Suspension cultivation in large stirred tank reactors suffers from imperfect mixing and pressure gradients due to the large size of the liquid column in the bioreactors. This leads to gradients of substrate concentrations and in turn cell population heterogeneity. The processes in large scale cannot be directly compared to laboratory scale experiments due to these reasons, and thus, in order to understand the large scale processes, experimental data has to be collected at large scale. The cost of acquiring data at large scale is high. The bioreactors are usually run with a limited array of sensors and in order to apply more sensor equipment the bioreactor has to be modified which is both costly and results in production downtime. The presence of three phases (gas, liquid, and solid), and the opaque nature of the fermentation broth together with the necessity of heat sterilization further increases the requirements to the sensor equipment. In order to address these issues this study aims to make an investigation into freely floating, battery driven sensor particles that can follow the liquid movement in the reactor and make measurements while being distributed in the whole volume of the bioreactor. The method leaves a minimal footprint and can be applied to running production to gather large scale fermentation data, without the need of dedicated experimental cultivations. Ultimately, data describing the spatial heterogeneity can be used to enhance existing process models and to create better scale ‐ down strategies for lab ‐ scale experiments. Accurate process models and lab ‐ scale experiments could in turn lead to a more scientific approach to scaling of biotechnological processes.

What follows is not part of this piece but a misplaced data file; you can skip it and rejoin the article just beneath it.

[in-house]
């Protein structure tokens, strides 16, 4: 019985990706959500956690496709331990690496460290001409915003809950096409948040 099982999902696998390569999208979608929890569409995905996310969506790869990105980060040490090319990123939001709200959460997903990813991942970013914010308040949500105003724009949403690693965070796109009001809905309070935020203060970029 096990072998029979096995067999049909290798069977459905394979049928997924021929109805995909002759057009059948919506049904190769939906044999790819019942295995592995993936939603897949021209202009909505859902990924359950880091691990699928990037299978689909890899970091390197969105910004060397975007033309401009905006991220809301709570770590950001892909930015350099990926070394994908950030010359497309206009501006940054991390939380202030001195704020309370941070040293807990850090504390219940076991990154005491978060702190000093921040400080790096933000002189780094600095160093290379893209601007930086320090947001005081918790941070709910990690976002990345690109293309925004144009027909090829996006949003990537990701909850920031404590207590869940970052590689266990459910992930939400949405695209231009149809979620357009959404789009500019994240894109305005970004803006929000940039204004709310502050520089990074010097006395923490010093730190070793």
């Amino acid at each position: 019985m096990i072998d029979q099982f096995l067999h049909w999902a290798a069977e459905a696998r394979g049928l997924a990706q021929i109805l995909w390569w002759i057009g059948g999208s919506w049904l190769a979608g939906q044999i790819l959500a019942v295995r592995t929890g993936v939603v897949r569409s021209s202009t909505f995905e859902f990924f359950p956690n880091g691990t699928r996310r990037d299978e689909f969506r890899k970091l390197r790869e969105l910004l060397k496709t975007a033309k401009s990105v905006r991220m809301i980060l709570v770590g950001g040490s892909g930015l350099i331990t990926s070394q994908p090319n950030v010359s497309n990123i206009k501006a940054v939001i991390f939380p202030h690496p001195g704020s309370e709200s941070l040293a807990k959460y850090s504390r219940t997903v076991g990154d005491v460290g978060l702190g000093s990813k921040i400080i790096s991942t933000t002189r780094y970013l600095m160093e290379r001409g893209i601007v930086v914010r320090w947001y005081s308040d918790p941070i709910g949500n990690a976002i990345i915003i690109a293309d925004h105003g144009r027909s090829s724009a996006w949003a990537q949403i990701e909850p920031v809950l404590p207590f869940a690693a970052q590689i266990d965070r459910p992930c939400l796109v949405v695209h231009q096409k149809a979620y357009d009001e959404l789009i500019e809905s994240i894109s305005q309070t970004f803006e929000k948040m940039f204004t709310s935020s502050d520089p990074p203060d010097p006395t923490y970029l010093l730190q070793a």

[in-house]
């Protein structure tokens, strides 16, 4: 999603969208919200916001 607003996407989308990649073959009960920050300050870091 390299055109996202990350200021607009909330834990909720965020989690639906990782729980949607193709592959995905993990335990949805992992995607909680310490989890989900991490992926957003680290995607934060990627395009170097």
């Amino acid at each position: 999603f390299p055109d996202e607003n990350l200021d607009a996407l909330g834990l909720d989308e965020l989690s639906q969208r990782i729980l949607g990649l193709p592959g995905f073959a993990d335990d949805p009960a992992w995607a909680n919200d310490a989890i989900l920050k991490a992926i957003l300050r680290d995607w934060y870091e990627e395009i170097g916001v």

|Publication status||Published - 2014|
|Event||3rd BioProScale Symposium on Inhomogeneities in large-scale bioprocesses - Berlin, Germany|
Duration: 2 Apr 2012 → 4 Apr 2014
|Conference||3rd BioProScale Symposium on Inhomogeneities in large-scale bioprocesses|
|Period||02/04/2012 → 04/04/2014|